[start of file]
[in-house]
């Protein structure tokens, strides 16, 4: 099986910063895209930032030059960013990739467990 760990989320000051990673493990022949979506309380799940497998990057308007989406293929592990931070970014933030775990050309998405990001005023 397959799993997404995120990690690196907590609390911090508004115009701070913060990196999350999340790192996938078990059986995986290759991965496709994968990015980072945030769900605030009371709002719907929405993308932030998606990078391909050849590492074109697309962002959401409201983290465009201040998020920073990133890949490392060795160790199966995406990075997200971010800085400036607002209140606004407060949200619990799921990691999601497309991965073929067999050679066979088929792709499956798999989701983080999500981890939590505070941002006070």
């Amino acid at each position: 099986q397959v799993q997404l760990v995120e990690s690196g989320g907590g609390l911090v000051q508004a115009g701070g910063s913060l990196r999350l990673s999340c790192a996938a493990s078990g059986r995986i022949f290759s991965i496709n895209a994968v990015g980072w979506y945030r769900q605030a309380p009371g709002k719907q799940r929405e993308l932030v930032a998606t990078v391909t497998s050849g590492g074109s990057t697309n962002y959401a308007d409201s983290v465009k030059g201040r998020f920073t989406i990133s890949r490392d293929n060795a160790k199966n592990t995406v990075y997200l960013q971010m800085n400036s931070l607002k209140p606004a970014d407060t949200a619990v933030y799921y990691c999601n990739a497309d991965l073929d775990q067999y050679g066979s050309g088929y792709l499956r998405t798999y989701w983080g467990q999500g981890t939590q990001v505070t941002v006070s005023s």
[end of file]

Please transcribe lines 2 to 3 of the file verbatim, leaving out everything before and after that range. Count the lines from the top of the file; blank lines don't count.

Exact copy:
């Protein structure tokens, strides 16, 4: 099986910063895209930032030059960013990739467990 760990989320000051990673493990022949979506309380799940497998990057308007989406293929592990931070970014933030775990050309998405990001005023 397959799993997404995120990690690196907590609390911090508004115009701070913060990196999350999340790192996938078990059986995986290759991965496709994968990015980072945030769900605030009371709002719907929405993308932030998606990078391909050849590492074109697309962002959401409201983290465009201040998020920073990133890949490392060795160790199966995406990075997200971010800085400036607002209140606004407060949200619990799921990691999601497309991965073929067999050679066979088929792709499956798999989701983080999500981890939590505070941002006070």
């Amino acid at each position: 099986q397959v799993q997404l760990v995120e990690s690196g989320g907590g609390l911090v000051q508004a115009g701070g910063s913060l990196r999350l990673s999340c790192a996938a493990s078990g059986r995986i022949f290759s991965i496709n895209a994968v990015g980072w979506y945030r769900q605030a309380p009371g709002k719907q799940r929405e993308l932030v930032a998606t990078v391909t497998s050849g590492g074109s990057t697309n962002y959401a308007d409201s983290v465009k030059g201040r998020f920073t989406i990133s890949r490392d293929n060795a160790k199966n592990t995406v990075y997200l960013q971010m800085n400036s931070l607002k209140p606004a970014d407060t949200a619990v933030y799921y990691c999601n990739a497309d991965l073929d775990q067999y050679g066979s050309g088929y792709l499956r998405t798999y989701w983080g467990q999500g981890t939590q990001v505070t941002v006070s005023s």